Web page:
Historical trends


The 1970s energy crisis led to attempts in high-tech experiments in low energy consuming buildings and stop for open fireplace and panoramic windows. But the main impact was in the development of tougher standards for insulation in Danish building regulation, and new building styles which took account of energy consumption. In parallel, a few energy-saving products for use in dwellings were developed as the first generation of energy windows, energy saving light bulbs, etc. Accordingly, an early development track in the established construction sector was an adjustment to the requirements of energy conservation, as driven by innovation, research, standards and regulatory efforts (Gram-Hansen and Jensen 2005).

In the 1990s, an ecological modernization discourse and strategy (Holm/Stauning 2002, Holm et.al., 2007) included efforts to promote a wide range of regulatory actions, research and pilot projects, and developing methods to support eco-buildings (Jensen/Gram-Hansen 2007).

The Urban and Housing Ministry in 1995 launched an action plan for urban ecology with various initiatives to promote ecological construction. An R&D development and testing program for alternative insulation was launched in 1999 that gave impetus to a number of experimentation, testing and research.. There was a wide range of retrofitting projects, urban ecology experimental projects and buildings with different ecological features, often with a background in networking between the public housing sector, retrofitting companies, municipalities, consultants and residents (Jensen et al 1998).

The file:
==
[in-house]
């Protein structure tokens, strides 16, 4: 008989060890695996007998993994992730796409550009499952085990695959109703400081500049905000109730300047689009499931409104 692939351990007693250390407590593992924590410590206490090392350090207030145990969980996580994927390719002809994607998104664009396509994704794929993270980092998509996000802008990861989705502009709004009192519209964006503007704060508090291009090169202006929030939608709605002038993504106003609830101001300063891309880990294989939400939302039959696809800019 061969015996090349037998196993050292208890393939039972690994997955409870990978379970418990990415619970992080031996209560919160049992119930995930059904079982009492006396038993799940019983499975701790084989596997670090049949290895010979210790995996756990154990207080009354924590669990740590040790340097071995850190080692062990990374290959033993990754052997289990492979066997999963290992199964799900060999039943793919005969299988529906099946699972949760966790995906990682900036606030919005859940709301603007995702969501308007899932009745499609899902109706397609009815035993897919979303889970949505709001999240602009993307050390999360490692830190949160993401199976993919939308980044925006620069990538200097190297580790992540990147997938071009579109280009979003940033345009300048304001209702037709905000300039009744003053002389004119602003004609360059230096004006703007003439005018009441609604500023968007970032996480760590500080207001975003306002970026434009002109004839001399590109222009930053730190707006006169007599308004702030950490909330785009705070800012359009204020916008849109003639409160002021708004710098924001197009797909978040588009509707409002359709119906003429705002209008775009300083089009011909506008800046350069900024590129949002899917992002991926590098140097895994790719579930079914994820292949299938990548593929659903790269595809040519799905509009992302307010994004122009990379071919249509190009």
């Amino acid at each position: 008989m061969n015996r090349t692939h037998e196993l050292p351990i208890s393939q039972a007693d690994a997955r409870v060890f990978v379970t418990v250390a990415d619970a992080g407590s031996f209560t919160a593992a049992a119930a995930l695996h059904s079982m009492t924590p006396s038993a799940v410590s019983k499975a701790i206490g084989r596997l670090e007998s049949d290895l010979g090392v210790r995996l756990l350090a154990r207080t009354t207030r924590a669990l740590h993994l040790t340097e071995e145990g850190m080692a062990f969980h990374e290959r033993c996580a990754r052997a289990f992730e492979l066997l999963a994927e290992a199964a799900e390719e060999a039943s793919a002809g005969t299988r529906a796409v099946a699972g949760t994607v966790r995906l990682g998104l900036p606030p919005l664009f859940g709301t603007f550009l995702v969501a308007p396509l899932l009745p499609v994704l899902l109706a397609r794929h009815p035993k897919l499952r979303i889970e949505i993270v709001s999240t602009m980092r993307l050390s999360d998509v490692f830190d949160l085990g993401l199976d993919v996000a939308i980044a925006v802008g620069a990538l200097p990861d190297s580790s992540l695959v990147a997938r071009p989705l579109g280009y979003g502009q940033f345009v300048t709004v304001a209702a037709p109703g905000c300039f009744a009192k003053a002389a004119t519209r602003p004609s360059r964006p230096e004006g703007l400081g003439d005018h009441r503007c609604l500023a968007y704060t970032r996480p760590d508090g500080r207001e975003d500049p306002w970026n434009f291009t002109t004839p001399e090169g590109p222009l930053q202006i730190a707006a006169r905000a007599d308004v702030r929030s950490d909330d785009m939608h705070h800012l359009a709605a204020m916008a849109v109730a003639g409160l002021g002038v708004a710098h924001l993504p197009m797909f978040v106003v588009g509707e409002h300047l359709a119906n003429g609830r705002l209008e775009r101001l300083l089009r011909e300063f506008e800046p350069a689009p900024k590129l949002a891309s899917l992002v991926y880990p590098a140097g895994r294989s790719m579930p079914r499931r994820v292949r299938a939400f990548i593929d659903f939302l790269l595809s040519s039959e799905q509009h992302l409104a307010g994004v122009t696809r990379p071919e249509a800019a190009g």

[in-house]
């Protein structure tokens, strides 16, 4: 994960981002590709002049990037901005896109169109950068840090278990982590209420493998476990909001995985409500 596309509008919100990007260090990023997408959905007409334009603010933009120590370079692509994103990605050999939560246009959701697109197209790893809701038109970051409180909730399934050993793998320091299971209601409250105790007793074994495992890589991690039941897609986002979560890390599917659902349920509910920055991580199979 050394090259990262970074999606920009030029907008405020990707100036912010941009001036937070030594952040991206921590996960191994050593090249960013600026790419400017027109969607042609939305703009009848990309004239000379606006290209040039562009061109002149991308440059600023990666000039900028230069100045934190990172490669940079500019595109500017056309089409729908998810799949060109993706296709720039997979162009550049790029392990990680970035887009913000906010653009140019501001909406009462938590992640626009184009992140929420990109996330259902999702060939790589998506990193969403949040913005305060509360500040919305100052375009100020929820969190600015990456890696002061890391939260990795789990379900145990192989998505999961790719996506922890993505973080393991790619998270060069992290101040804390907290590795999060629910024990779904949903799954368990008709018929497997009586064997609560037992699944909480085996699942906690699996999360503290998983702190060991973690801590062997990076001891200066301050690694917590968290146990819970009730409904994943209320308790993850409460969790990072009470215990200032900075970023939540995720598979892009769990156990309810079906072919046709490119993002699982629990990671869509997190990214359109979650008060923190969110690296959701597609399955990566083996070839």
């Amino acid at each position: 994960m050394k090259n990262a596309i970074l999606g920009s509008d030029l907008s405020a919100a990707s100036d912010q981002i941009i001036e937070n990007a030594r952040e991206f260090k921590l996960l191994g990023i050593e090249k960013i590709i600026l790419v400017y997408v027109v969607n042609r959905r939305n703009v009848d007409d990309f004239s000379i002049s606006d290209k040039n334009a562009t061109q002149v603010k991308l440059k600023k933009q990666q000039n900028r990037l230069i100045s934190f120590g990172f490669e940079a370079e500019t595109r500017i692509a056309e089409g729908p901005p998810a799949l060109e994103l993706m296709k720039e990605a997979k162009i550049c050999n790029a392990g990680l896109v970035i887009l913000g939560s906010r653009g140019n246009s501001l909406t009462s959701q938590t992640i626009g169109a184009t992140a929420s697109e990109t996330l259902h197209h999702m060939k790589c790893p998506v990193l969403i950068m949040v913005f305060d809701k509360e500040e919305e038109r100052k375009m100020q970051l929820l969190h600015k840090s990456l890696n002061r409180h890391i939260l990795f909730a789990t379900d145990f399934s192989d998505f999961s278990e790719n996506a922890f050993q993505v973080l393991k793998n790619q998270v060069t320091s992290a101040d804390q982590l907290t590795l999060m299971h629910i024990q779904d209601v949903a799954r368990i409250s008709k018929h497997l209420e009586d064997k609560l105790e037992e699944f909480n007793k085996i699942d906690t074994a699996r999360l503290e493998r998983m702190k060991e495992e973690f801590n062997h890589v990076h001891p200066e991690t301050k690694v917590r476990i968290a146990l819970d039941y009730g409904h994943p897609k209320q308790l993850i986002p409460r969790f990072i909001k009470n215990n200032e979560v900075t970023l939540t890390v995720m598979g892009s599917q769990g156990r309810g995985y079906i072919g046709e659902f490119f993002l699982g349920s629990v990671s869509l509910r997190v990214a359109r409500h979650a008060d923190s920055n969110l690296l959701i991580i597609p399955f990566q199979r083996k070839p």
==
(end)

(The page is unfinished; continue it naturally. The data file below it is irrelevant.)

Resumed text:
Methods were developed to analyze and make visible the materials resource use and environmental costs in buildings and constructing: Life cycle analysis, environmental review, environmental labeling, energy measurements etc. Using new forms of governance of self-regulation, voluntary agreements and partnerships occurred; for example a so-called Product Panel for the construction sector (Construction Panel in 2001, see Remmen 2007), and a program for eco design partnerships in urban development.

Finally, technical standards have been an instrument to promote eco-conversion of buildings, including voluntarily agreed green standards, including environmental assessment methods, the green certificate, green accounts, the Nordic Swan, energy and eco-labels. These measures were assessed, only to have had little impact on mainstream construction (Jensen and Gram-Hansen 2007).

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